Entertainment Magazine

Southern Comfort?

Posted on the 08 September 2016 by Sjhoneywell
Films: Raintree County
Format: Turner Classic Movies on rockin’ flatscreen. Southern Comfort?

I keep a fairly extensive database of the movies that I still have to watch on my various Oscar lists. One of the things that I track is movie length, because I don’t want to get to the end of this with nothing but three-hour epics left to watch. For whatever reason, I had the 168-minute Raintree County listed as a movie of about half that length. This is also a movie I have had DVRed for well over a year; there were too many aspects of it that made me not want to spend all of that time with it. Still, I had to watch it eventually, and since I had the house to myself for a large part of today, I figured this was as good a chance as any.

I’m not kidding when I say that there’s a lot here that I typically don’t like. American Civil War dramas don’t really do a lot for me. This is also the part of Montgomery Clift’s career of which I am not much enamored. There was a chunk of his career where he came across as more whiney and wimpy. That works in films like The Heiress, but not in a film where he is being put forth as a paragon of moral virtue and a standard of decency. Raintree County is also a straight-ahead melodrama complete with the sort of overacting that the style requires. Even a solid cast that includes Eva Marie Saint and Lee Marvin couldn’t make things happier for me. Not even the presence of a young DeForest Kelley could rescue it.

We start in the eponymous Raintree County in Indiana in the years before the war. Young student John Shawnessey (Montgomery Clift) is a good student with plans to become a writer. He romances young Nell Gaither (Eva Marie Saint) and listens to the life lessons of his teacher (Nigel Patrick). All seems well until the arrival of Susanna Drake (Elizabeth Taylor), who has arrived from Georgia and turns young John’s head. There is a whirlwind romance, feats of athletic prowess against Orville Perkins (Lee Marvin), and eventually Susanna returns to Georgia, leaving John to try to repair his relationship with Nell. Soon thereafter, though, Susanna returns claiming to be pregnant, and John, filled with responsibility, marries here and the pair head to Georgia.

It’s here that the film takes a different course. We learn about the past of Susanna’s family, including a terrible house fire, her father’s evident taking of a Cuban woman as a concubine, and the eventual insanity of Susanna’s mother. It’s hinted, in fact, that Susanna may actually be the daughter of her father’s concubine, although this is never really explored. But the insanity angle surely is. Susanna admits that her pregnancy was a farce created to force the marriage and she begins to show signs of losing her mind just a little bit. John decides that it’s Georgia that’s the main problem and he returns his family to Raintree County. It doesn’t seem to help, though. John digs a little deeper into Susanna’s dark past. The two eventually do have a son, but Susanna loses her mind more and more, eventually fleeing back to Georgia with their son at the outbreak of the war. Naturally enough, John joins up, specifically with the intent of locating his family.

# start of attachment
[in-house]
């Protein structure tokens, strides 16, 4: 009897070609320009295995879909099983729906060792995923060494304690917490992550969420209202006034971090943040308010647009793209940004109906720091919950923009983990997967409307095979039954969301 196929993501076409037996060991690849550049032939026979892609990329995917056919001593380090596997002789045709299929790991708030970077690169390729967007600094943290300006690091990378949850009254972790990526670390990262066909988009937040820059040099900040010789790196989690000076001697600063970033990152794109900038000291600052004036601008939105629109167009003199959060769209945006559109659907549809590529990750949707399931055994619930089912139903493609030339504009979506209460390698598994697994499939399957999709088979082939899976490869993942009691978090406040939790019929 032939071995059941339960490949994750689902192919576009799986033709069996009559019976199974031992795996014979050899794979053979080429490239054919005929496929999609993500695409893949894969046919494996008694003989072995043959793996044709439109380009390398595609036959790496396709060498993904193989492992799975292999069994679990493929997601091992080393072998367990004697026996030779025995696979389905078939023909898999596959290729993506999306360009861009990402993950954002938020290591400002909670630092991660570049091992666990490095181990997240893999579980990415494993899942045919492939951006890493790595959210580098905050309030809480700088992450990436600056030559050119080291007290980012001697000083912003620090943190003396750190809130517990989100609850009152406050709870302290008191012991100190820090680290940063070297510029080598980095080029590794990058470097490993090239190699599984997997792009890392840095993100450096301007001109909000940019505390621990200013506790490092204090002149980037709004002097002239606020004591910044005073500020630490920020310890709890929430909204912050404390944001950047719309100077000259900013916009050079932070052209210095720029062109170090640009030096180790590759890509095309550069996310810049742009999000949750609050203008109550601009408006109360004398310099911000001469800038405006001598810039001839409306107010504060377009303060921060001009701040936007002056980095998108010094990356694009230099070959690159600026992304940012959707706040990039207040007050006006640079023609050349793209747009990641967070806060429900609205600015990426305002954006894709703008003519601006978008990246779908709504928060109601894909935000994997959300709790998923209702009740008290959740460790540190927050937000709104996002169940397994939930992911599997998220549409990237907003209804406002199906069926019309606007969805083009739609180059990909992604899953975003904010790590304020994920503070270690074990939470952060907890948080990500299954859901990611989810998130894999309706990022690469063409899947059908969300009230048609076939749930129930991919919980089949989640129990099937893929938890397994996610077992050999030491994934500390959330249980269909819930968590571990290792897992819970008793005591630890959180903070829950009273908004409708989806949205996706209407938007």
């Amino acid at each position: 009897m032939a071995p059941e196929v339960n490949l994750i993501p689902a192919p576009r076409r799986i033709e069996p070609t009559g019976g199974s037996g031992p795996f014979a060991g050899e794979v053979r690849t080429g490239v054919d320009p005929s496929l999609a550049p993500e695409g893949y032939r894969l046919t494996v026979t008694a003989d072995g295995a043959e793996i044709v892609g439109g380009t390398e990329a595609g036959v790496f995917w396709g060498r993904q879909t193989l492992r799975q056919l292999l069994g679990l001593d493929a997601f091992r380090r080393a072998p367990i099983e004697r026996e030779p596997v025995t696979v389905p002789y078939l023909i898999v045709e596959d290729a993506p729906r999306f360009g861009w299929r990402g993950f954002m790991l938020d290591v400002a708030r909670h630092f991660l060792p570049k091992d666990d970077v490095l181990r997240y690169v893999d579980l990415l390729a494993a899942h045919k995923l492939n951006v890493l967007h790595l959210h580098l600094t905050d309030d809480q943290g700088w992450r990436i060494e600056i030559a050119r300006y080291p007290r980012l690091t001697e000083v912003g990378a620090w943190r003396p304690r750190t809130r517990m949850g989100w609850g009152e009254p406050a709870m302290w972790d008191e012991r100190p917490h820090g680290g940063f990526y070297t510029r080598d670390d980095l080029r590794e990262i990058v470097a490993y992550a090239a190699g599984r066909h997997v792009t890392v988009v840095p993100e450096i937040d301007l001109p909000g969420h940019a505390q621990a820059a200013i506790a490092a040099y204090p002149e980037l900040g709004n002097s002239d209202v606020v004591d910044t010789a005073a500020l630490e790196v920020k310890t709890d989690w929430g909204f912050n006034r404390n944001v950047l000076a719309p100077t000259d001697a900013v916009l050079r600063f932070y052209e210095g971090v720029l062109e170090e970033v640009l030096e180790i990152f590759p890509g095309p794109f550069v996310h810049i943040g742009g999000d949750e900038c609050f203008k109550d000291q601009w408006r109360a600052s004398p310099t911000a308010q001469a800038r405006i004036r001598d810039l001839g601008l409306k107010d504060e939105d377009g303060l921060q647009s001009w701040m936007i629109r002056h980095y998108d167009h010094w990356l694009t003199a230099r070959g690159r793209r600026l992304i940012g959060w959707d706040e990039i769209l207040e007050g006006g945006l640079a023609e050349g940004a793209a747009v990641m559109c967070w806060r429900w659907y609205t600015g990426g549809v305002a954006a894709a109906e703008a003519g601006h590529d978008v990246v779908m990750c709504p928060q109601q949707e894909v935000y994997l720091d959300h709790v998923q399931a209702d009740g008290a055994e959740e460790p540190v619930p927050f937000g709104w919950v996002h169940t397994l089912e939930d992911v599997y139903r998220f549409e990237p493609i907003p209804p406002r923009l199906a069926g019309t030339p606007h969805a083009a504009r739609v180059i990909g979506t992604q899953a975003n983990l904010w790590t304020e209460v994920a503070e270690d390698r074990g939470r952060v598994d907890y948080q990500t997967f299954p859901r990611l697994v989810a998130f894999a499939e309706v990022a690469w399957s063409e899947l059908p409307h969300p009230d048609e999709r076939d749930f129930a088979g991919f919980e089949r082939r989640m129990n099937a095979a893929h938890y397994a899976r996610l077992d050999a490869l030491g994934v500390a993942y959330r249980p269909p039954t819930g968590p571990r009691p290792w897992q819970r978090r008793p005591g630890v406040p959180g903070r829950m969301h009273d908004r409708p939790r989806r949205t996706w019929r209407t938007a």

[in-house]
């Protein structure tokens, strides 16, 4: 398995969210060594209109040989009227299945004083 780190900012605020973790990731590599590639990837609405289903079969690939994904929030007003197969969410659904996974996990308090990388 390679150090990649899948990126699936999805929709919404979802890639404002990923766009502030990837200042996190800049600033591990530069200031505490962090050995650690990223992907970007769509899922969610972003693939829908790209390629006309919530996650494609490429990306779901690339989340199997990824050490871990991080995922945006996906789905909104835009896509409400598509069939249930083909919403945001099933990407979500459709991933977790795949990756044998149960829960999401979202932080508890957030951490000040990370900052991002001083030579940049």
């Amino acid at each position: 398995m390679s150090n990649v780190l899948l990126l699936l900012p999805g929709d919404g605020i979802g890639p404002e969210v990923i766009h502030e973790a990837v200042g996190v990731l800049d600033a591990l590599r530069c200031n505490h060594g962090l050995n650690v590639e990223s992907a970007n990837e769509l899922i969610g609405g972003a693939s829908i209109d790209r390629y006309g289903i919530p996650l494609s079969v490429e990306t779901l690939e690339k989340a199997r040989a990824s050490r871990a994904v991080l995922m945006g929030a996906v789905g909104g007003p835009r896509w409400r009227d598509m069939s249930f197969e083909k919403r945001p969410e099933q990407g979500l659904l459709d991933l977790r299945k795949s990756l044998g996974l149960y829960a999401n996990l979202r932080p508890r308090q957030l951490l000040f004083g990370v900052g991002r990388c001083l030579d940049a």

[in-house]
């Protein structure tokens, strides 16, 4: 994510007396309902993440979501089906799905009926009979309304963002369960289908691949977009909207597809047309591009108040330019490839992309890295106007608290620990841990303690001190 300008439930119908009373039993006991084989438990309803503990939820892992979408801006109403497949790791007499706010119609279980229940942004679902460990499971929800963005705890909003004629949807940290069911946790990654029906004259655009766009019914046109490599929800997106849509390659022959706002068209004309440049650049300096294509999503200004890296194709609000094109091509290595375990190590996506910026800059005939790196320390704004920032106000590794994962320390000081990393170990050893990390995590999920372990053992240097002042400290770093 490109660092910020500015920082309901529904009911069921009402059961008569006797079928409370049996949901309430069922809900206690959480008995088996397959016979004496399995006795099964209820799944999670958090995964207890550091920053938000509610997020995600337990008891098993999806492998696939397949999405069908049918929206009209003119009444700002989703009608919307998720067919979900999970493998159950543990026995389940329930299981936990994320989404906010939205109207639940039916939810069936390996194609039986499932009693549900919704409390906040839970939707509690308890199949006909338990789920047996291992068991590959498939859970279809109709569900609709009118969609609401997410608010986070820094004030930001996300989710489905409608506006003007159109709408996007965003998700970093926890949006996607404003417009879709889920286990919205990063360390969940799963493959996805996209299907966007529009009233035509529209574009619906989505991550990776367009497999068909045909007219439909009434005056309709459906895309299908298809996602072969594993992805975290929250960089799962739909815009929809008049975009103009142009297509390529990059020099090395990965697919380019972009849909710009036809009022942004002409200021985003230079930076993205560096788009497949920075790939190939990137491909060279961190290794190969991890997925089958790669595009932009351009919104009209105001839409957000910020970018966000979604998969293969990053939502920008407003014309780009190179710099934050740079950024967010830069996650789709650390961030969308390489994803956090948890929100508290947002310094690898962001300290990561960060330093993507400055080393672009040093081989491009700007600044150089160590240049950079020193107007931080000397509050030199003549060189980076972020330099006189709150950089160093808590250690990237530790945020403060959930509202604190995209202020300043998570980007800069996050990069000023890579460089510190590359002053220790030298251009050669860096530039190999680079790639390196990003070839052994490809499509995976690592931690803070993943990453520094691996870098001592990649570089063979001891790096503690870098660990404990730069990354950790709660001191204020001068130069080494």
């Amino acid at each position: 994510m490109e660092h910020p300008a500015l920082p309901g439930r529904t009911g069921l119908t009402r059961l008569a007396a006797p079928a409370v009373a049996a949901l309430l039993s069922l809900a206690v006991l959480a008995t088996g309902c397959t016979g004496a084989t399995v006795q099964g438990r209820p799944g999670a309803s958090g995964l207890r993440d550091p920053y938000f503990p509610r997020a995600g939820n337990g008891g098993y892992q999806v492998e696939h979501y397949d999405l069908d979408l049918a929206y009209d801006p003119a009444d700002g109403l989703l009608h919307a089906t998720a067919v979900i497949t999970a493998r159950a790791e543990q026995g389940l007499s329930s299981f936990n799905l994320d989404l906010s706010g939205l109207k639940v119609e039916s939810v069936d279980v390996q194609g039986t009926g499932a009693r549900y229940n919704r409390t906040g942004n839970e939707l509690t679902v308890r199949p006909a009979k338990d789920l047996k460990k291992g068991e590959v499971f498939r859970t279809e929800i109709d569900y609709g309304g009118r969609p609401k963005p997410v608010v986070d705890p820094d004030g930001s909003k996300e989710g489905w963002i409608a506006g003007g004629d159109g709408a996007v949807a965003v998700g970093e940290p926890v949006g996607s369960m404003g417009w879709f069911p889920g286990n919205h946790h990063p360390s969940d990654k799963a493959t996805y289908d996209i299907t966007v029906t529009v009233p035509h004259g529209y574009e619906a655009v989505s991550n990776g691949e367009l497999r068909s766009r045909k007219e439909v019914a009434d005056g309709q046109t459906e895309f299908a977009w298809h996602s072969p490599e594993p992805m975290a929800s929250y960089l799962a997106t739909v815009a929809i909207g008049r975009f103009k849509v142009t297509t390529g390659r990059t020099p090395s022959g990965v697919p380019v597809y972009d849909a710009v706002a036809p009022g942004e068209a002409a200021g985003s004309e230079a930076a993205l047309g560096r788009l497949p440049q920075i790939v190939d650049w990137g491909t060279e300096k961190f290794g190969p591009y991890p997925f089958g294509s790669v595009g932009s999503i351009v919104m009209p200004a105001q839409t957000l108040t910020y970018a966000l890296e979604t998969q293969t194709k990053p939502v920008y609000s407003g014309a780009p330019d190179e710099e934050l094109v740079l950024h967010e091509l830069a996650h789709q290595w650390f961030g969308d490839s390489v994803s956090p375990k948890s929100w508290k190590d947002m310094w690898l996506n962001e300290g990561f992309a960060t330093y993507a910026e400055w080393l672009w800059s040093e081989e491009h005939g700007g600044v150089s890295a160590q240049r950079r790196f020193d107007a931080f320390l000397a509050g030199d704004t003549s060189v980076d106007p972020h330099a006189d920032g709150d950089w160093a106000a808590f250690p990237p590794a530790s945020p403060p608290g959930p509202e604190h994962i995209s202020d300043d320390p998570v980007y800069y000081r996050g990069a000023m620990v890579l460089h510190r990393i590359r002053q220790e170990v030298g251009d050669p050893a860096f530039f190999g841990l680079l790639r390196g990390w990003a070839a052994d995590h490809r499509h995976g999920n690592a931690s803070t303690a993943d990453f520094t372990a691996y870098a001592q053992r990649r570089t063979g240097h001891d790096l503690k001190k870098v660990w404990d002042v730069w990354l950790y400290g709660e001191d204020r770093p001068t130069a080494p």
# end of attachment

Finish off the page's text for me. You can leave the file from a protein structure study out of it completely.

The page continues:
Certainly there are some bright spots in Raintree County. Lee Marvin was always a joy, even in a film like this where he is required to be bigger-than-life at all times. But very little here works for me. This is like everything that I didn’t like about Gone with the Wind tied up into a single movie, including the over-long running time. Wars make for grand spectacles, of course, but we don’t get close to the war until the final third of the film, and once we get there, we’re not there for too long. No, the war is merely an excuse for us to track down Susanna and the boy and nothing else. It may well have been a better and more interesting movie if it did focus on the war, because John Shawnessy’s family problems aren’t that interesting.

I get why Montgomery Clift might have been thought of as a good fit for the role of John Shawnessy, but I don’t think he fits the role. Clift was always better in roles where he was filled with moral quandaries. There’s one of those here, but it is such an obvious one and happens too soon and without anything like a struggle that Clift could do well.

It’s Elizabeth Taylor’s performance that put this on one of my lists, though, and while she’s important for large parts of the film, there are large parts where she’s virtually absent. For her part, Taylor essentially seems to be trying to recapture whatever magic there might have been left in Vivian Leigh’s portrayal of Scarlett O’Hara without much effect. Taylor was a good, even great actress when she had good material to work with, but this wasn’t good material and I don’t buy her as a Southern belle for a second, let alone a three-hour movie.

Ultimately, there’s just not enough here for me to be interested in and there’s far too much of it for me to care about it. And worst of all, it takes two and a half hours getting to what could be an interesting ending, and then speeds through a ton of material and plot points in a quarter of an hour. Unless you need to watch it, you’re probably better off ignoring it.

Why to watch Raintree County: A sweeping story?
Why not to watch: It’s everything that doesn’t work about Gone with the Wind and not much more.

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